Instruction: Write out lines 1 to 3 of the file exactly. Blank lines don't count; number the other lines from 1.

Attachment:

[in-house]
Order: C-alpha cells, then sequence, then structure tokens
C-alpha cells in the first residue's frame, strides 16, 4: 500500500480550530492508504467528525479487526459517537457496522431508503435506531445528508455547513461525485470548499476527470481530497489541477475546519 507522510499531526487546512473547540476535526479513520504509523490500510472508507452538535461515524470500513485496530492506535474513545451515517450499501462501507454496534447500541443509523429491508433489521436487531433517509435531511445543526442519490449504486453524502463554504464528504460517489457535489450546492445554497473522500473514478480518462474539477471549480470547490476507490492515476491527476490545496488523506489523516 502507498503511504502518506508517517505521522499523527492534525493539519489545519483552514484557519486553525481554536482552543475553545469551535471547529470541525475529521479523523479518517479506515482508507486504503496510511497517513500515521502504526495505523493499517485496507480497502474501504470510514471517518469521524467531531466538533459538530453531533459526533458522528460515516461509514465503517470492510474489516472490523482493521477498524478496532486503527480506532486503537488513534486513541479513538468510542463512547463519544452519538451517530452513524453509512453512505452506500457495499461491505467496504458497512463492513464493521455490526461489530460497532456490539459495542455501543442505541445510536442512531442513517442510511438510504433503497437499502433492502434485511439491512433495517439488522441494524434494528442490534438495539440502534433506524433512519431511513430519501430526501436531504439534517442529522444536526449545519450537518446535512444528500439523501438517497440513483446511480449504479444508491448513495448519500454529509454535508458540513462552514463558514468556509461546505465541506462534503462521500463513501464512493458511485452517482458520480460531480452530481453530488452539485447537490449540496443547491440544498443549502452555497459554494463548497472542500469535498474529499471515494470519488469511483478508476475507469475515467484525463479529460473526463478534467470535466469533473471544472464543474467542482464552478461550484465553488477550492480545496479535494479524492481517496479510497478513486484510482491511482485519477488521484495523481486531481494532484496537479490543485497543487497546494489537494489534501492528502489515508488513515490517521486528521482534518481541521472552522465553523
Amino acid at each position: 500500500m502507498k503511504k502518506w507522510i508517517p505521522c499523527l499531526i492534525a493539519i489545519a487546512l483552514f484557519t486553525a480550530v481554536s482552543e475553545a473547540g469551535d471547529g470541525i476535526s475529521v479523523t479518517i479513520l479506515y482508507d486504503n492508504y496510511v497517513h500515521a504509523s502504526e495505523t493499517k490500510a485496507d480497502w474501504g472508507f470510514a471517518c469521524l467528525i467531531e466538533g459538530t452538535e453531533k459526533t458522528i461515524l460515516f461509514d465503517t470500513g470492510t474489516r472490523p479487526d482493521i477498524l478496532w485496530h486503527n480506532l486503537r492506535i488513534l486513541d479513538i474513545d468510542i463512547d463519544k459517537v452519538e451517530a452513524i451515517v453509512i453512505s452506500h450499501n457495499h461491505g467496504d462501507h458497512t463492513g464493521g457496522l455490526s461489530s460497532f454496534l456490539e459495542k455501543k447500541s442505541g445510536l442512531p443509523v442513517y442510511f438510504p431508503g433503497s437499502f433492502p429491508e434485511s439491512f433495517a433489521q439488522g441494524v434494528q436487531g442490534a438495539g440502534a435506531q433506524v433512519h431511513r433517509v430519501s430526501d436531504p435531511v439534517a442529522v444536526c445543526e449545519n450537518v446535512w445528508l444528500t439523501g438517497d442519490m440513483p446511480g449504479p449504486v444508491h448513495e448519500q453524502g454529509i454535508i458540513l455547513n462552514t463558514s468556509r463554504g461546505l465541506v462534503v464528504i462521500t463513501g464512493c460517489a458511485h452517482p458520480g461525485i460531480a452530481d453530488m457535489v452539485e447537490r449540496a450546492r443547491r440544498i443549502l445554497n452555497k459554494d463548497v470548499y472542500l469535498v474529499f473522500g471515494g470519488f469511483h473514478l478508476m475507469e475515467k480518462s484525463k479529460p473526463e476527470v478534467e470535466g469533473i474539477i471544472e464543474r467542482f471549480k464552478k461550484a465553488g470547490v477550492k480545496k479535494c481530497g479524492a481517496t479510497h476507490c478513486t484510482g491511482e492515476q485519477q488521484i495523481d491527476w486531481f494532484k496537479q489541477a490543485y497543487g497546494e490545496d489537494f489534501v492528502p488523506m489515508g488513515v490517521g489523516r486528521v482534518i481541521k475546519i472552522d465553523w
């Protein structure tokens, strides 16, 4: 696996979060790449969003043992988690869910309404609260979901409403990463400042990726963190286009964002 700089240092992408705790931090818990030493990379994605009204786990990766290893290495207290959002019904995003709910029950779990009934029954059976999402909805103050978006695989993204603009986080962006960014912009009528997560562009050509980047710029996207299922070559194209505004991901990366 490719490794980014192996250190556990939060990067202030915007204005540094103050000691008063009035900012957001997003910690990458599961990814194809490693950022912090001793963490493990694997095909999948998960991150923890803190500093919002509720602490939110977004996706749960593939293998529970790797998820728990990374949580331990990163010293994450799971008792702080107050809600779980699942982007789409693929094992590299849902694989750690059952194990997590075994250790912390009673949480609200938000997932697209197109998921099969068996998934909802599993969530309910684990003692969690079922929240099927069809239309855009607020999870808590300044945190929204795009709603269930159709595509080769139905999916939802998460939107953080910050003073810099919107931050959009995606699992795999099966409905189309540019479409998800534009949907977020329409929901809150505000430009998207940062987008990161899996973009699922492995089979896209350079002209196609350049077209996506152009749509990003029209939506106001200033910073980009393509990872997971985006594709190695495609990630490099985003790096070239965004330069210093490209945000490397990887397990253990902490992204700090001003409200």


[in-house]
Order: C-alpha cells, then sequence, then structure tokens
C-alpha cells in the first residue's frame, strides 16, 4: 500500500480550530492508504467528525479487526459517537457496522431508503435506531445528508455547513461525485470548499476527470481530497489541477475546519 507522510499531526487546512473547540476535526479513520504509523490500510472508507452538535461515524470500513485496530492506535474513545451515517450499501462501507454496534447500541443509523429491508433489521436487531433517509435531511445543526442519490449504486453524502463554504464528504460517489457535489450546492445554497473522500473514478480518462474539477471549480470547490476507490492515476491527476490545496488523506489523516 502507498503511504502518506508517517505521522499523527492534525493539519489545519483552514484557519486553525481554536482552543475553545469551535471547529470541525475529521479523523479518517479506515482508507486504503496510511497517513500515521502504526495505523493499517485496507480497502474501504470510514471517518469521524467531531466538533459538530453531533459526533458522528460515516461509514465503517470492510474489516472490523482493521477498524478496532486503527480506532486503537488513534486513541479513538468510542463512547463519544452519538451517530452513524453509512453512505452506500457495499461491505467496504458497512463492513464493521455490526461489530460497532456490539459495542455501543442505541445510536442512531442513517442510511438510504433503497437499502433492502434485511439491512433495517439488522441494524434494528442490534438495539440502534433506524433512519431511513430519501430526501436531504439534517442529522444536526449545519450537518446535512444528500439523501438517497440513483446511480449504479444508491448513495448519500454529509454535508458540513462552514463558514468556509461546505465541506462534503462521500463513501464512493458511485452517482458520480460531480452530481453530488452539485447537490449540496443547491440544498443549502452555497459554494463548497472542500469535498474529499471515494470519488469511483478508476475507469475515467484525463479529460473526463478534467470535466469533473471544472464543474467542482464552478461550484465553488477550492480545496479535494479524492481517496479510497478513486484510482491511482485519477488521484495523481486531481494532484496537479490543485497543487497546494489537494489534501492528502489515508488513515490517521486528521482534518481541521472552522465553523